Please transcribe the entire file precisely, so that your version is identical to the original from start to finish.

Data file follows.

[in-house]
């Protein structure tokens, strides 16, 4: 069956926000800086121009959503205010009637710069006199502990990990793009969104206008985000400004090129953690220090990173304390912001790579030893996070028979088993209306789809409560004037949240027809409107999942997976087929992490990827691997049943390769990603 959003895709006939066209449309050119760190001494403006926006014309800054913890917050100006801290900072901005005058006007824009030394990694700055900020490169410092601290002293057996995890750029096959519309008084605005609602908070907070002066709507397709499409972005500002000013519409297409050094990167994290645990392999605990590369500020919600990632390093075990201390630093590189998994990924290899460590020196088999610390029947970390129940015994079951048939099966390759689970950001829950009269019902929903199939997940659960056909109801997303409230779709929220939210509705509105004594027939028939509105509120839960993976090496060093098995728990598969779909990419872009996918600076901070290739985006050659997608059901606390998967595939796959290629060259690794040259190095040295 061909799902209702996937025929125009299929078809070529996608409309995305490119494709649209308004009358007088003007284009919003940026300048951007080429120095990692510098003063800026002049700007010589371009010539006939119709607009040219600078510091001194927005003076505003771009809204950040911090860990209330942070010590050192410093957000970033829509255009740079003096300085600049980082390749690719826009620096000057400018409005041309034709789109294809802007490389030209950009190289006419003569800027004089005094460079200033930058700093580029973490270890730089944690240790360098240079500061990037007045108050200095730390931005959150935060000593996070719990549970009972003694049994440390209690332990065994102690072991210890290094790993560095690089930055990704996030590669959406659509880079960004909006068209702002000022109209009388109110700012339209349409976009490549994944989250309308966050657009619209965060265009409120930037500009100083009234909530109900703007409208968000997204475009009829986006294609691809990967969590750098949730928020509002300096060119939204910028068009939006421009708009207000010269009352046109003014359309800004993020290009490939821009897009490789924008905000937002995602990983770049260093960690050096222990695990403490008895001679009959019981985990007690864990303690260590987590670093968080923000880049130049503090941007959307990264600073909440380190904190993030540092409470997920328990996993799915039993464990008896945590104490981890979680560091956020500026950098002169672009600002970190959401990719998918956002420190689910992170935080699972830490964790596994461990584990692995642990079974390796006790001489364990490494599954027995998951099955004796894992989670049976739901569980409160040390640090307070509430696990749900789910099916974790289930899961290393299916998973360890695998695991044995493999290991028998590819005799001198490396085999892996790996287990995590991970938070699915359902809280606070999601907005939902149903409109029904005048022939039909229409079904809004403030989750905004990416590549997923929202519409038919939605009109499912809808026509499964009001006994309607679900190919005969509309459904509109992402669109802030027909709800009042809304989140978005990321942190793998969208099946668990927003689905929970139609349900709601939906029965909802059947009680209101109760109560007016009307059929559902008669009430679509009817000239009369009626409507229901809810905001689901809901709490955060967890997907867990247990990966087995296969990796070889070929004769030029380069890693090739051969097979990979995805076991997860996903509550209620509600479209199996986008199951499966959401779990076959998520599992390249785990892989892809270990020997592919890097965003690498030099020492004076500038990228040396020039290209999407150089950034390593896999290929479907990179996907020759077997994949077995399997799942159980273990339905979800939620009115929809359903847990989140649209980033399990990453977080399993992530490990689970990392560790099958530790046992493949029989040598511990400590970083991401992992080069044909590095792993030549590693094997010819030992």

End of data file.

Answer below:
[in-house]
């Protein structure tokens, strides 16, 4: 069956926000800086121009959503205010009637710069006199502990990990793009969104206008985000400004090129953690220090990173304390912001790579030893996070028979088993209306789809409560004037949240027809409107999942997976087929992490990827691997049943390769990603 959003895709006939066209449309050119760190001494403006926006014309800054913890917050100006801290900072901005005058006007824009030394990694700055900020490169410092601290002293057996995890750029096959519309008084605005609602908070907070002066709507397709499409972005500002000013519409297409050094990167994290645990392999605990590369500020919600990632390093075990201390630093590189998994990924290899460590020196088999610390029947970390129940015994079951048939099966390759689970950001829950009269019902929903199939997940659960056909109801997303409230779709929220939210509705509105004594027939028939509105509120839960993976090496060093098995728990598969779909990419872009996918600076901070290739985006050659997608059901606390998967595939796959290629060259690794040259190095040295 061909799902209702996937025929125009299929078809070529996608409309995305490119494709649209308004009358007088003007284009919003940026300048951007080429120095990692510098003063800026002049700007010589371009010539006939119709607009040219600078510091001194927005003076505003771009809204950040911090860990209330942070010590050192410093957000970033829509255009740079003096300085600049980082390749690719826009620096000057400018409005041309034709789109294809802007490389030209950009190289006419003569800027004089005094460079200033930058700093580029973490270890730089944690240790360098240079500061990037007045108050200095730390931005959150935060000593996070719990549970009972003694049994440390209690332990065994102690072991210890290094790993560095690089930055990704996030590669959406659509880079960004909006068209702002000022109209009388109110700012339209349409976009490549994944989250309308966050657009619209965060265009409120930037500009100083009234909530109900703007409208968000997204475009009829986006294609691809990967969590750098949730928020509002300096060119939204910028068009939006421009708009207000010269009352046109003014359309800004993020290009490939821009897009490789924008905000937002995602990983770049260093960690050096222990695990403490008895001679009959019981985990007690864990303690260590987590670093968080923000880049130049503090941007959307990264600073909440380190904190993030540092409470997920328990996993799915039993464990008896945590104490981890979680560091956020500026950098002169672009600002970190959401990719998918956002420190689910992170935080699972830490964790596994461990584990692995642990079974390796006790001489364990490494599954027995998951099955004796894992989670049976739901569980409160040390640090307070509430696990749900789910099916974790289930899961290393299916998973360890695998695991044995493999290991028998590819005799001198490396085999892996790996287990995590991970938070699915359902809280606070999601907005939902149903409109029904005048022939039909229409079904809004403030989750905004990416590549997923929202519409038919939605009109499912809808026509499964009001006994309607679900190919005969509309459904509109992402669109802030027909709800009042809304989140978005990321942190793998969208099946668990927003689905929970139609349900709601939906029965909802059947009680209101109760109560007016009307059929559902008669009430679509009817000239009369009626409507229901809810905001689901809901709490955060967890997907867990247990990966087995296969990796070889070929004769030029380069890693090739051969097979990979995805076991997860996903509550209620509600479209199996986008199951499966959401779990076959998520599992390249785990892989892809270990020997592919890097965003690498030099020492004076500038990228040396020039290209999407150089950034390593896999290929479907990179996907020759077997994949077995399997799942159980273990339905979800939620009115929809359903847990989140649209980033399990990453977080399993992530490990689970990392560790099958530790046992493949029989040598511990400590970083991401992992080069044909590095792993030549590693094997010819030992």